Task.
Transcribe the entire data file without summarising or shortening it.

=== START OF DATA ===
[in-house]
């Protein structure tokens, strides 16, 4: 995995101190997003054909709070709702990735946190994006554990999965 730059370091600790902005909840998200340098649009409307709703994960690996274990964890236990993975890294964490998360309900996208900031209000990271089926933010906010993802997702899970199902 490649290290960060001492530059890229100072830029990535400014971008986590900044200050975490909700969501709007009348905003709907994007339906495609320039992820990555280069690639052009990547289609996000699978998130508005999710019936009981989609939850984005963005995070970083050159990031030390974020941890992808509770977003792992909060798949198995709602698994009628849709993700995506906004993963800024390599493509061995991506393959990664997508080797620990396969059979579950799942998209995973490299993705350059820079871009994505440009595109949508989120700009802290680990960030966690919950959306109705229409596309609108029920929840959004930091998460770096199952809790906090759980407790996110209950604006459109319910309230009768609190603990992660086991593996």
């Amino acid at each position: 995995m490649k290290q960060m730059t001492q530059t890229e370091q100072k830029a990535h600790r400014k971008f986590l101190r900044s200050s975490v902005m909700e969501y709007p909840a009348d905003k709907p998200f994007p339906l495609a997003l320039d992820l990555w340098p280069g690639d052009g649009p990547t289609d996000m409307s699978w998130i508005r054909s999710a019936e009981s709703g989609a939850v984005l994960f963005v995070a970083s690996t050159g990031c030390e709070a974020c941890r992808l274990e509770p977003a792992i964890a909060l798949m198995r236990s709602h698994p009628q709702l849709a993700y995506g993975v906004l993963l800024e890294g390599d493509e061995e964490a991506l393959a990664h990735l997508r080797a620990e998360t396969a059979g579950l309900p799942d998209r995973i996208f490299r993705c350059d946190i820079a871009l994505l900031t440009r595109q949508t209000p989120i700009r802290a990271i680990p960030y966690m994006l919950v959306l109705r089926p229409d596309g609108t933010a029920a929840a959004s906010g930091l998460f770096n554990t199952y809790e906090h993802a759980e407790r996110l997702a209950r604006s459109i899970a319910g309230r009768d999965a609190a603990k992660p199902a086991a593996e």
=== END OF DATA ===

[in-house]
């Protein structure tokens, strides 16, 4: 995995101190997003054909709070709702990735946190994006554990999965 730059370091600790902005909840998200340098649009409307709703994960690996274990964890236990993975890294964490998360309900996208900031209000990271089926933010906010993802997702899970199902 490649290290960060001492530059890229100072830029990535400014971008986590900044200050975490909700969501709007009348905003709907994007339906495609320039992820990555280069690639052009990547289609996000699978998130508005999710019936009981989609939850984005963005995070970083050159990031030390974020941890992808509770977003792992909060798949198995709602698994009628849709993700995506906004993963800024390599493509061995991506393959990664997508080797620990396969059979579950799942998209995973490299993705350059820079871009994505440009595109949508989120700009802290680990960030966690919950959306109705229409596309609108029920929840959004930091998460770096199952809790906090759980407790996110209950604006459109319910309230009768609190603990992660086991593996």
């Amino acid at each position: 995995m490649k290290q960060m730059t001492q530059t890229e370091q100072k830029a990535h600790r400014k971008f986590l101190r900044s200050s975490v902005m909700e969501y709007p909840a009348d905003k709907p998200f994007p339906l495609a997003l320039d992820l990555w340098p280069g690639d052009g649009p990547t289609d996000m409307s699978w998130i508005r054909s999710a019936e009981s709703g989609a939850v984005l994960f963005v995070a970083s690996t050159g990031c030390e709070a974020c941890r992808l274990e509770p977003a792992i964890a909060l798949m198995r236990s709602h698994p009628q709702l849709a993700y995506g993975v906004l993963l800024e890294g390599d493509e061995e964490a991506l393959a990664h990735l997508r080797a620990e998360t396969a059979g579950l309900p799942d998209r995973i996208f490299r993705c350059d946190i820079a871009l994505l900031t440009r595109q949508t209000p989120i700009r802290a990271i680990p960030y966690m994006l919950v959306l109705r089926p229409d596309g609108t933010a029920a929840a959004s906010g930091l998460f770096n554990t199952y809790e906090h993802a759980e407790r996110l997702a209950r604006s459109i899970a319910g309230r009768d999965a609190a603990k992660p199902a086991a593996e």